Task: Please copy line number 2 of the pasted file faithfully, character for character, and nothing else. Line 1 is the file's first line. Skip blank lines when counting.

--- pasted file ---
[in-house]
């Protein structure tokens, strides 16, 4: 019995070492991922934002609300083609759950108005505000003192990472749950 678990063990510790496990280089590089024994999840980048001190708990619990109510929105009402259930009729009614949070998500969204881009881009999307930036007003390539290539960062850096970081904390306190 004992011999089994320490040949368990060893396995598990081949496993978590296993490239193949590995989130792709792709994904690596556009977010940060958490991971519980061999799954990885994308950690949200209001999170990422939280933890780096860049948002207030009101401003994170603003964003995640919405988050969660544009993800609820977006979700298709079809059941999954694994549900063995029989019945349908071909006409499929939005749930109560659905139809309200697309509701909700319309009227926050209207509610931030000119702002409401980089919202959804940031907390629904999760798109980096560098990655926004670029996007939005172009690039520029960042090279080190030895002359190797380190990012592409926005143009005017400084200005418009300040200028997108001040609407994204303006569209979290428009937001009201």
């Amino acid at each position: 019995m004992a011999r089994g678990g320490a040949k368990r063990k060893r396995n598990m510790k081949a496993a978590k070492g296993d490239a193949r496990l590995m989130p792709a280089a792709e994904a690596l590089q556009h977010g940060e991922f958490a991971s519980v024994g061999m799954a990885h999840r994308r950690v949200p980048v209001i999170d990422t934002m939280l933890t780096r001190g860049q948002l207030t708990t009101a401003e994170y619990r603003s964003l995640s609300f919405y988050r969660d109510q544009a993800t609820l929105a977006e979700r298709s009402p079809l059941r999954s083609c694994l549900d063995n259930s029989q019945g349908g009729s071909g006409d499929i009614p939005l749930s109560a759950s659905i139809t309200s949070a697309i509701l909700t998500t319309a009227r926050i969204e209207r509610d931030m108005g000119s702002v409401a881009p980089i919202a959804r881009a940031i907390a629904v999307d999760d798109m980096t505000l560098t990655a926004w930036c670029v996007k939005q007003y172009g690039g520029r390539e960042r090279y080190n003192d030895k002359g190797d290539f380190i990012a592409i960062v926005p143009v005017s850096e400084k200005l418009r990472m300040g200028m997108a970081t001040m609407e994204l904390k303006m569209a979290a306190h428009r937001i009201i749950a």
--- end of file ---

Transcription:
């Protein structure tokens, strides 16, 4: 019995070492991922934002609300083609759950108005505000003192990472749950 678990063990510790496990280089590089024994999840980048001190708990619990109510929105009402259930009729009614949070998500969204881009881009999307930036007003390539290539960062850096970081904390306190 004992011999089994320490040949368990060893396995598990081949496993978590296993490239193949590995989130792709792709994904690596556009977010940060958490991971519980061999799954990885994308950690949200209001999170990422939280933890780096860049948002207030009101401003994170603003964003995640919405988050969660544009993800609820977006979700298709079809059941999954694994549900063995029989019945349908071909006409499929939005749930109560659905139809309200697309509701909700319309009227926050209207509610931030000119702002409401980089919202959804940031907390629904999760798109980096560098990655926004670029996007939005172009690039520029960042090279080190030895002359190797380190990012592409926005143009005017400084200005418009300040200028997108001040609407994204303006569209979290428009937001009201």